Section 28 -- Non-Criminal Court Actions -- Have to declare traffic court?!


#1

I recently had my subject interview which was mostly non-controversial. One thing that surprised me was that the NBIB investigator told me that I should have disclosed two appearances in Traffic Court under Section 28: “Non-Criminal Court Actions”.

In neither case was the underlying charged offense for a fine for more than $300, so neither event was listed in Section 22: “Police Record”. In one case, I got the ticket dismissed altogether, and in the other I pled it down from 11 mph over (I think) to 5 mph over to avoid getting any points on my license.

According to the investigator, if I’d simply paid the tickets I wouldn’t have had to list them in Section 28 (or Section 22, because again, none of the offenses were over $300), but because I went to Traffic Court, it needed to be listed even though the end result was dismissal and a lesser offense. That doesn’t make much sense to me because I thought Section 28 was for “civil court action” and Traffic Court didn’t count as civil, but I could be wrong.

Did my FSO lead me wrong on this, or were the investigators mistaken? I hope this doesn’t ding me for dishonesty. I explained that I didn’t know these were to be listed.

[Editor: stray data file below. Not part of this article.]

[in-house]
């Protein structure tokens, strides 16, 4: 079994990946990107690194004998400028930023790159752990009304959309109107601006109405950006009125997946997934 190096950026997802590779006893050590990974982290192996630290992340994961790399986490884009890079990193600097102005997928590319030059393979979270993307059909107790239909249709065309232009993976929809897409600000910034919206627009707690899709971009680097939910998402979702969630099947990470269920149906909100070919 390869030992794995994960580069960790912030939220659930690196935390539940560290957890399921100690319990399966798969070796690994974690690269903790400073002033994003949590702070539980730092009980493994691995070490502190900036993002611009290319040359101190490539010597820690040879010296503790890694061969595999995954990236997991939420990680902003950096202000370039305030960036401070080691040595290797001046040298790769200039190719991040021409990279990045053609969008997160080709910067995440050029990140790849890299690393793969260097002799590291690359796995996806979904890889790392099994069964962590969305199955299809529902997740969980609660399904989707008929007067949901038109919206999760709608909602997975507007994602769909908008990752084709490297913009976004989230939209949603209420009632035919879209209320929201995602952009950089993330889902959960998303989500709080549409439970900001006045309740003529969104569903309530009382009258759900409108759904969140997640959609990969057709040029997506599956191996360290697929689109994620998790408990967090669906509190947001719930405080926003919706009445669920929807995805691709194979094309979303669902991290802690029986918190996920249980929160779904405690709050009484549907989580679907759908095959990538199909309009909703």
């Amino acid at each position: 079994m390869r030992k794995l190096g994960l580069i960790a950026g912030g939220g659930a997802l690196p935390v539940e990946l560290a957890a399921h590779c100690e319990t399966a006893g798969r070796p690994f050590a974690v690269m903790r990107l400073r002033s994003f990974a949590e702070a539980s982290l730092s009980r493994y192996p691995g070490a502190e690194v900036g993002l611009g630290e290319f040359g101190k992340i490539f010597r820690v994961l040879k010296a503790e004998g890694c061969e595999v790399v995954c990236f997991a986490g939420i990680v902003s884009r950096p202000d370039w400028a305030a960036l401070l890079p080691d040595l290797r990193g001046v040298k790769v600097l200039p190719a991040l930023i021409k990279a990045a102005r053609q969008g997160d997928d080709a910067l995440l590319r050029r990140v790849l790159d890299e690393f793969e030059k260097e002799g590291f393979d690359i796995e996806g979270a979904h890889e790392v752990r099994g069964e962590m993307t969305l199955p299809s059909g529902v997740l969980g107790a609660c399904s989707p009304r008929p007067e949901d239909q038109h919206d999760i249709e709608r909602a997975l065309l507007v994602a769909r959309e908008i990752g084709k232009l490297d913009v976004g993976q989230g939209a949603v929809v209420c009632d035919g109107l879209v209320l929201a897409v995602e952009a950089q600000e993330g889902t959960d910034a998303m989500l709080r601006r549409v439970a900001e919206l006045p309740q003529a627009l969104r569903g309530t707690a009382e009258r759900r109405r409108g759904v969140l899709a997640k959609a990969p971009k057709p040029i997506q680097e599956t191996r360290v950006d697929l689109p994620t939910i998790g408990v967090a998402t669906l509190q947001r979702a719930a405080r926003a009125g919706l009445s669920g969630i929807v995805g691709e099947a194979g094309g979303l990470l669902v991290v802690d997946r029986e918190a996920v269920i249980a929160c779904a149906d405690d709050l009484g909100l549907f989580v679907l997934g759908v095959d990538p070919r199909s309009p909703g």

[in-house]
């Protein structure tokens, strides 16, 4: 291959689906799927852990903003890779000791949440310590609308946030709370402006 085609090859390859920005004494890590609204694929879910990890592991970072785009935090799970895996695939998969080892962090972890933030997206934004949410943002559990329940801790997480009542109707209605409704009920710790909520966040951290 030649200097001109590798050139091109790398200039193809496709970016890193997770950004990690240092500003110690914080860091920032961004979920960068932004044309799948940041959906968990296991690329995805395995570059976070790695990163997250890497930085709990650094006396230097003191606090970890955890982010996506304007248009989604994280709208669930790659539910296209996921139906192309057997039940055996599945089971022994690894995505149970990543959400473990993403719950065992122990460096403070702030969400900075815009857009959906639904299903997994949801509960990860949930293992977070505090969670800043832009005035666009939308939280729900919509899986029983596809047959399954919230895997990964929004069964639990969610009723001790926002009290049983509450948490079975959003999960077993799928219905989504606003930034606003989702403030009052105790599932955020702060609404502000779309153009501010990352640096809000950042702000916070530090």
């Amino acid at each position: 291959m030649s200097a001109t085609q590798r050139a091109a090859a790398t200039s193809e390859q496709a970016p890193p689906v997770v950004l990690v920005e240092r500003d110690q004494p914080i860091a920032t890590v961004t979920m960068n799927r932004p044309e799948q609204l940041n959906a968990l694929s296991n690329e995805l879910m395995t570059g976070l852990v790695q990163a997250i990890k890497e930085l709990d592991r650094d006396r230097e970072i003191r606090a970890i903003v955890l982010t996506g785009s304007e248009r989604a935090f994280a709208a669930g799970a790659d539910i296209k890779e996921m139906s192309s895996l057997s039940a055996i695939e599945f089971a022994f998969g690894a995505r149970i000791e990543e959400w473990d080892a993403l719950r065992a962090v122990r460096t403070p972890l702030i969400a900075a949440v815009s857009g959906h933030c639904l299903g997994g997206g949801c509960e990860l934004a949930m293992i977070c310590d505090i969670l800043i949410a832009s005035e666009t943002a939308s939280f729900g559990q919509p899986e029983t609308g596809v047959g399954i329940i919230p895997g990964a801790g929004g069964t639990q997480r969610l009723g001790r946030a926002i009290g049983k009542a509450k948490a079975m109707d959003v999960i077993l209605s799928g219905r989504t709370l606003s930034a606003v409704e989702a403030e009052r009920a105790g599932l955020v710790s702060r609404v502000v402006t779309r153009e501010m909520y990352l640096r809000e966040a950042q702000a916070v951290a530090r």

#2

Sorry–I should add that the investigators were contractors (silver badge), not actually from NBIB, if that matters.


#3

Doesn’t matter. And it more likely than not won’t matter during adjudication assuming what you’re saying is accurate.

In any case, as outlined in the SF, if the matter was due to a traffic violation where you paid less than $300.00, and it did not relate to alcohol or drugs, we don’t care for it. Section 28 will generally refer to a civil court case where you are a named party (i.e., plaintiff or defendant for a case not otherwise indicated elsewhere on the form).

What was the nature of the court appearance?


#4

Also–neither offense had anything to do with drugs or alcohol. The first was a ticket for texting (which was dismissed after I showed from my cell phone bill that no texts had been sent or received within a couple of hours on either side of the citation time–the police office was mistaken in thinking my cell phone was in my hand; I was actually putting on sunglasses) and the second was a simple speeding ticket with no complicating factors.


#5

Thanks for the response. Yeah, I’ve never had any actual civil court appearances (neither plaintiff nor defendant), just the two times in Traffic Court, and after I described the traffic tickets to my FSO he said that they didn’t need to be declared anywhere. The investigator confirmed that they didn’t have to be listed in Section 22 after my description–but then when we got to Section 28, said “But you said you went to Traffic Court for the ticket you told me about earlier. Why didn’t you declare that court appearance here?” I immediately felt awful but was pretty much at a loss, other than to say “I didn’t think I had to because it was a traffic offense for less than $300.”